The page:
A group of unnamed lenders behind Relativity Media has agreed to extend a May 31 deadline to allow the Hollywood mini-studio to postpone a critical debt payment, the company said Monday.
The agreement comes after long-simmering reports of financial strains at the company burst into public view late last month, when Relativity accused one of its financial backers of unfairly criticizing its economic stability.
The agreement with its lenders gives Relativity an unspecified amount of time to make the payment that was due at the end of May. The film company had previously said that a new financial arrangements had already been made and that the deadline was not of concern. But “the complexity of the transaction required additional time for us to close it, which this agreement provides,” said a source close to the company.
“Today the company and its lenders have entered into a formal agreement that allows Relativity additional time to close its previously agreed upon financing transaction,” said a statement from the company. “This forbearance agreement ensures Relativity additional liquidity as discussions continue. Ryan Kavanaugh, CEO, and Relativity are deeply appreciative of its lenders’ ongoing support, and the company looks forward to continuing to work with its lenders to position us for long-term success.”
The New York Post previously had reported that financial strains had led to a dispute between Relativity and Colbeck Capital. The film company accused Colbeck’s principals of an attempt “to seize control of Relativity by trying to spread false rumors about the state of the company.”
Both then, and after the new forbearance agreement, sources at Relativity said that Kavanaugh remains “fully in control” of the company. It announced that Relativity Studios next film, “Masterminds,” will be released on August 19.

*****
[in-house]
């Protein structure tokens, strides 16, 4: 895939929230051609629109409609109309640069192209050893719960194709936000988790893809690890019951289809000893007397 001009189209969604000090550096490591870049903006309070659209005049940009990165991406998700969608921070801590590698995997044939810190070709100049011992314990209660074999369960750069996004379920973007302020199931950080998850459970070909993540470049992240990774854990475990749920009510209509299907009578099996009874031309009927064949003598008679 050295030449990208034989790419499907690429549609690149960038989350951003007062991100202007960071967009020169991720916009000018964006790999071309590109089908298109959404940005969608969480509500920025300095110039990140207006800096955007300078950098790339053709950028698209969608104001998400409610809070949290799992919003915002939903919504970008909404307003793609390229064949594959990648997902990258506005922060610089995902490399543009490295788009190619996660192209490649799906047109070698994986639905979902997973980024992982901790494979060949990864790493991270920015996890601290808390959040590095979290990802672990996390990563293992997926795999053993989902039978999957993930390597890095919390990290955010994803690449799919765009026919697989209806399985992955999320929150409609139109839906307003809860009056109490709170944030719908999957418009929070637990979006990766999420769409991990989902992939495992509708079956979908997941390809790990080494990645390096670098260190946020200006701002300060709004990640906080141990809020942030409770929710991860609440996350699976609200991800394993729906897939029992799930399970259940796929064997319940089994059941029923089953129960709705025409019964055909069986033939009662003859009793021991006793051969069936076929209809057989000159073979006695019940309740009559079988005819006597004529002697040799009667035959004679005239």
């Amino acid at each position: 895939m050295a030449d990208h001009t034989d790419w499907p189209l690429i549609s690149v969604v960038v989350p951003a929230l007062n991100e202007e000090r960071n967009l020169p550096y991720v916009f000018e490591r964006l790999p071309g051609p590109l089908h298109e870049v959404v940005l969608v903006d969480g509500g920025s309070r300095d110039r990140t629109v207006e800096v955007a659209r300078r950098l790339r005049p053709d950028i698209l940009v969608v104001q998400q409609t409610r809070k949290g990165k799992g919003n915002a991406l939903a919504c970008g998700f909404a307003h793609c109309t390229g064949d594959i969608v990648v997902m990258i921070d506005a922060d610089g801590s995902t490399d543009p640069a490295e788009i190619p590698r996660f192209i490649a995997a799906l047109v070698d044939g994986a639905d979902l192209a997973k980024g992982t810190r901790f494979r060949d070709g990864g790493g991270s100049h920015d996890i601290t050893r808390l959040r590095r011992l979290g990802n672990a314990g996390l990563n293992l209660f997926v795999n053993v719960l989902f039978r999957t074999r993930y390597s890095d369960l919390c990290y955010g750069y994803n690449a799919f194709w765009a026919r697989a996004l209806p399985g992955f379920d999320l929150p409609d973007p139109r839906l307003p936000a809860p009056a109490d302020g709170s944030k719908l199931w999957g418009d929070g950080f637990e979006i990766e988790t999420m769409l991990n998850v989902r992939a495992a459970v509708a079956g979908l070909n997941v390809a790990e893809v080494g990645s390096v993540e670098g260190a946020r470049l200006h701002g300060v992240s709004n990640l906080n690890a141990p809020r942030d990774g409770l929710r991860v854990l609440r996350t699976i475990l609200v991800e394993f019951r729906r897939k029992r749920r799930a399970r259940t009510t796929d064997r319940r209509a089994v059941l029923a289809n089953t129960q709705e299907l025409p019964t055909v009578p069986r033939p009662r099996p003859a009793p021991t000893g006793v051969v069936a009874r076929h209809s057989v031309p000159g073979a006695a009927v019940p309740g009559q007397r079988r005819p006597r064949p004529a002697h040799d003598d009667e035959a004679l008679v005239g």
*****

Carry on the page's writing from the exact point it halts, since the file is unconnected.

The company’s lenders could not immediately be reached for comment.
Kavanaugh’s company has several divisions — also producing television shows and managing athletes and models. But it is been best known as a maker of mid-budget films. The company has produced, distributed or structured financing for more than 200 movies, according to its website, though it’s not known for big success at the box office. Among its releases are “Oculus,” “Safe Haven,” “Act of Valor” and “The Fighter.”
Kavanaugh has said that he follows a strict formula for greenlighting films. By keeping costs down and hitting popular niches, he has said he does not need to make blockbusters to profit handsomely. Relativity released eight films last year and five were profitable, according to an individual close to the company. Its top domestic grosser, “Earth to Echo,” took in $45 million worldwide on an estimated production budget of $13 million, while “3 Days to Kill,” brought home $52.6 million on a $28 million budget.
Sources have reported that the company was pressed for cash, though individuals familiar with Relativity’s operations disputed that. One of those sources said entreaties for new investment were designed to plump up Relativity’s balance sheet in preparation for an IPO of company stock in 2016.
Kavanaugh’s firm announced in April that it had obtained $250 million in funding from VII Peaks Capital, a San Francisco-based investment management firm that is not a regular player in Hollywood. An individual familiar with Relativity said VII Peaks led a “consortium of companies” that delivered the $250 million infusion.
Key investor Ron Burkle has stood by Kavanaugh and Relativity as rumors swirled. “We have been very pleased with Ryan’s management and the way the company has been run,” said an individual close to Burkle. “We are excited about the company in every way.”